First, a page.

The anything-but-normal school year wrapped up for students in the region, but perhaps most poignantly for those who attend St. Boniface School in Maryhill, which this week closed its doors for good.
Come September, students will be at the new St. Boniface in Breslau.
That students and their families couldn’t give the school a proper send-off was somewhat disappointing, says principal Marylin Dawson.
“It’s certainly not the ending to the school year that we had envisioned and the ending to our school building,” she said. “That’s mostly because the school is, of course, a school, but it kind of belongs to the community in a way – they’re very close with the school. They’ve had a lot of memories and significance with the school, so moving locations, especially this way, I think it’s a little bit of a disappointment for lots of the people in and around Maryhill.”
Dawson notes that multiple generations of family members have gone to school at St. Boniface, making it an important part of community life.
“I think we’ve got some families here that are like six generations. Grandpa tells stories about shovelling coal when he got to be in Grade 7 – they’d go downstairs in Grade 7 to shovel coal to actually keep heat on in the school. How bizarre is that?”
Those historical ties are part of the planned move to a new Breslau location come September. Some of the artifacts are being relocated. The Waterloo Catholic District School Board has been in contact with the Maryhill Historical Society about preserving items from the school, as well.
Preserving heritage items is a priority for the historical society says member Diane Strickler, who has personal ties to the school where she was the secretary for 35 years before her retirement in 2016.
“We have asked that anything they will not be taking to the new school we would like to preserve,” she said, noting that privacy laws mean items such as student records will go to the school board archives rather than being kept in Maryhill.
“Right now we will be receiving a marble monument of one of our former students that had passed away while she was in our school. This monument was in our school flowerbed as a remembrance to her,” said Strickler.
“I understand we will also be receiving the former school plaques – history (which we always gave out), math, etc. I believe that will include the Optimist award.”
Fixtures such as the school bell will remain in Maryhill or with the building, a portion of which has heritage designation.
“There is a school bell next door at the Maryhill Historical Society that previously hung from a tower on the school. This bell will stay in Maryhill, but we are hoping to have a replica school bell made and placed on the new school site as a reminder of the school’s history and legacy,” said WCDSB chief financial officer Shesh Maharaj in an email.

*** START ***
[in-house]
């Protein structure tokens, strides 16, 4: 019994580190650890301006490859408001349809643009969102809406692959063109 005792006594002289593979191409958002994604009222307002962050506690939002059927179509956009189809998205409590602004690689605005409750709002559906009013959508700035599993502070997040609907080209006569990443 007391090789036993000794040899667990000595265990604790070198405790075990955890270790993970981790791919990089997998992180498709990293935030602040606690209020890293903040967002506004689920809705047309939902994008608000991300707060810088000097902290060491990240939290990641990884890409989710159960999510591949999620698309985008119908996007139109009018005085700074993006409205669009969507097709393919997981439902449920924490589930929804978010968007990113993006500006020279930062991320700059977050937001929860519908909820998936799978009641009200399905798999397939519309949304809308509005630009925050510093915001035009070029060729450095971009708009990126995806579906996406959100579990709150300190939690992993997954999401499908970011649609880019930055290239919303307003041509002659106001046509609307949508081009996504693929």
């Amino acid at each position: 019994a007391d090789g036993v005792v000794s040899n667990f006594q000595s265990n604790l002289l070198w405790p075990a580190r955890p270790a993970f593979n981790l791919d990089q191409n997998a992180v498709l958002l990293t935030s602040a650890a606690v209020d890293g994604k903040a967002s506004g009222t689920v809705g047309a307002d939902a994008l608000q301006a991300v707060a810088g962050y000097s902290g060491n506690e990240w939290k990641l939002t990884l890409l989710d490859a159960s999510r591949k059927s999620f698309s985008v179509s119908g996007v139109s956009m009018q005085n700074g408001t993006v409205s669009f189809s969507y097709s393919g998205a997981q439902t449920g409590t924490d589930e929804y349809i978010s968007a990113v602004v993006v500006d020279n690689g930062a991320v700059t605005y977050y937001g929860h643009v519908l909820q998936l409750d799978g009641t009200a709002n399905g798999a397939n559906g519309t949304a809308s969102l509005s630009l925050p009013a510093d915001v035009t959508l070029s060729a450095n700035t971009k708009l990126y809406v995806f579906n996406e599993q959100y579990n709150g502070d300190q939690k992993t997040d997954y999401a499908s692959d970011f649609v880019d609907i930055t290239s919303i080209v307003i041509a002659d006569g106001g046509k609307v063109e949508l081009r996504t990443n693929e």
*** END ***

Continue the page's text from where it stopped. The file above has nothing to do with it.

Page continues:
Some of the furniture from the school will make the move, but most of it doesn’t have much heritage value to St. Boniface and will likely be dispersed throughout the board, said Dawson.
“We do have some archives, like old yearbooks and things like that, that we’ve shared with the historical centre over the years, and then we have some records that are going into the school board as well. We’re bringing what we can, so as many things as we can bring from here to kind of grow in the new school, we’re certainly doing that as well. We’ve got some sculptures, we’ve got some prayer centre materials that are really important. We’ve got a couple key items that we would like to preserve,” she said. We’re kind of looking at how the new school is going to be rooted in tradition, rooted in the addition of this [new] building.”
The new structure in Breslau is more expansive, providing space for more than 250 students, up from some 150 in the current school, which dates back more than 120 years. The old yellow brick building constructed in 1898 was the third iteration since a school was first built in the village in 1834. It was augmented with additions in 1965 and 1968.
The fate of the current building remains up in the air, with the board now looking at whether or not it has any use for the site. If the property is deemed surplus to the board’s needs, it will go through the disposition process, which involves first offering it to the municipality or other local agencies before putting it on the open market, said Maharaj.
“If the property gets to the open market, the portion of the existing building that has been classified as heritage will remain intact and maintained as per the township’s requirements. The rest may also be left as is depending on disposal options at the time,” he explained.
“The soonest this property could be available for sale to the public would be spring of 2022, and that is subject to a trustee decision to sell, and assuming no specified public agency submits an offer to purchase during their priority period.”
Though the pandemic conspired against an event to mark the end of an era in Maryhill, the board will be doing something to recognize the handoff, said Dawson.
“Had the world remained in typical place, we probably would have had an open house where people could come and see the school for the for the last time. But we’re trying to put together a video – we’re doing a little goodbye video, and we’ve invited some key players, community members or community partners, and we have some students and former students just to say goodbye in a video format.”